Tracking Pure Michigan’s ROI is important not only to determine whether the campaign is worth continued investment, Lorenz said, but also because Michigan’s tourism industry is trying to attract more visitors in hopes of turning them into residents — something he calls the “halo effect.”
‘We’re the comeback city’
Tourism marketers hope Detroit’s turn in the Pure Michigan spotlight will do just that.
In the past, Lorenz said, much of the messaging surrounding Detroit was that the city was a cool place to visit, despite its challenges.
Now, “we don’t have to lead with the ‘Gee, I’m sorry’ message first,” he said. “It provides an opportunity for us to lead with, ‘Hey, we’re the comeback city. Detroit is a good place to visit, for these reasons.’”
The call to action to the viewer is: “Don’t you want to be a part of this as a visitor, or as a businessperson, or as somebody looking to start their entrepreneurial career?” Lorenz said.
Detroit’s commercial will be part of a roughly $12 million national TV ad buy, Lorenz said. It will be jointly funded by Travel Michigan and the Detroit Metro Convention & Visitors Bureau. In all, Pure Michigan expects to spend $17 million next year on promotion, including public relations and social media efforts.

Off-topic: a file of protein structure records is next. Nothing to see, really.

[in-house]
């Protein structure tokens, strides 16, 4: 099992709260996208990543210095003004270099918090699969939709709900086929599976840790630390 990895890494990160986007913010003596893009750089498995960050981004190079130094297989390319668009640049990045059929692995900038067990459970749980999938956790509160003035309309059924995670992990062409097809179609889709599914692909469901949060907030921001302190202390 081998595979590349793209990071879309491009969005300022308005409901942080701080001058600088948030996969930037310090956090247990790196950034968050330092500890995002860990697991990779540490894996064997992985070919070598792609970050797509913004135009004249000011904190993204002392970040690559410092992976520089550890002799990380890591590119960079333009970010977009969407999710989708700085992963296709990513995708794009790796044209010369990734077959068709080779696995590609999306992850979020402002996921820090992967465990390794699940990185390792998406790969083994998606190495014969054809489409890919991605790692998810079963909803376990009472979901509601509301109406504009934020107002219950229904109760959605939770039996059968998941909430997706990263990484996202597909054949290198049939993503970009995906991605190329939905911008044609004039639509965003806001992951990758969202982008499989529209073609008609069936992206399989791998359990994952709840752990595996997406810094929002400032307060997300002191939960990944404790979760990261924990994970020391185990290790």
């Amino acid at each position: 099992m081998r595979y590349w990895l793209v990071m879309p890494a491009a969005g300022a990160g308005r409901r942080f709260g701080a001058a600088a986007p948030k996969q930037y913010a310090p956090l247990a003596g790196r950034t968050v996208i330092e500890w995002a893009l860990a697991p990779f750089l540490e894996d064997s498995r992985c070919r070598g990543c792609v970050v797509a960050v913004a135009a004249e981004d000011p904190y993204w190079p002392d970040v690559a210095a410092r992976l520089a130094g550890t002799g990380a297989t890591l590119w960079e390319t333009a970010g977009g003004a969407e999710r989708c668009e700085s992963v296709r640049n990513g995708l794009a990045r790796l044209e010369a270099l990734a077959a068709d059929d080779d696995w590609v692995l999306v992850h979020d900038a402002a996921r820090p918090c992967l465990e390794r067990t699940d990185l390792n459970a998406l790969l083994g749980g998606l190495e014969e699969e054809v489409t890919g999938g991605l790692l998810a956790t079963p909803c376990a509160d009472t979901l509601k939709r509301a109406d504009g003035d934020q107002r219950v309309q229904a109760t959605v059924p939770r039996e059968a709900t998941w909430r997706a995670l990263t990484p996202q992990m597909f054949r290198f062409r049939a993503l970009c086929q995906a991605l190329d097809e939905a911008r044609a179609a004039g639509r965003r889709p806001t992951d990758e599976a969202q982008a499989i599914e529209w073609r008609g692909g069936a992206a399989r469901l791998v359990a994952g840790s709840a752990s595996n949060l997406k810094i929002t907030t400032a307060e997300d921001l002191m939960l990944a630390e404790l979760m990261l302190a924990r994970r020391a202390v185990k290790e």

Said Bill Bohde, senior vice president of sales and marketing for the visitors bureau: “We’ve got to change perception, and that’s the way to do it.”
Other commercials planned for spring and early summer will promote Michigan’s growing craft beer industry and its farm-to-table “foodie” culture. McCann Erickson’s Birmingham office will produce the commercials.
Detroit was not ready for an aggressive marketing campaign before now, Bohde said.
Several years ago, the Detroit CVB launched a campaign dubbing Detroit “America’s Great Comeback City,” an effort to promote the bankrupt city’s assets to a national audience.
The Detroit CVB’s proposed 2016 budget is $16.2 million, with $3.6 million set aside for marketing efforts, Bohde said. The budget still needs final approval from the agency’s executive committee.
Detroit still has challenges — a debt-ridden school system and blighted neighborhoods among them — but those problems will take years to fix, Bohde said. New tourists, new investors and new revenue could help expedite efforts to solve them.
“I don’t think there’s anything to lose here because of the momentum that we gained,” he said.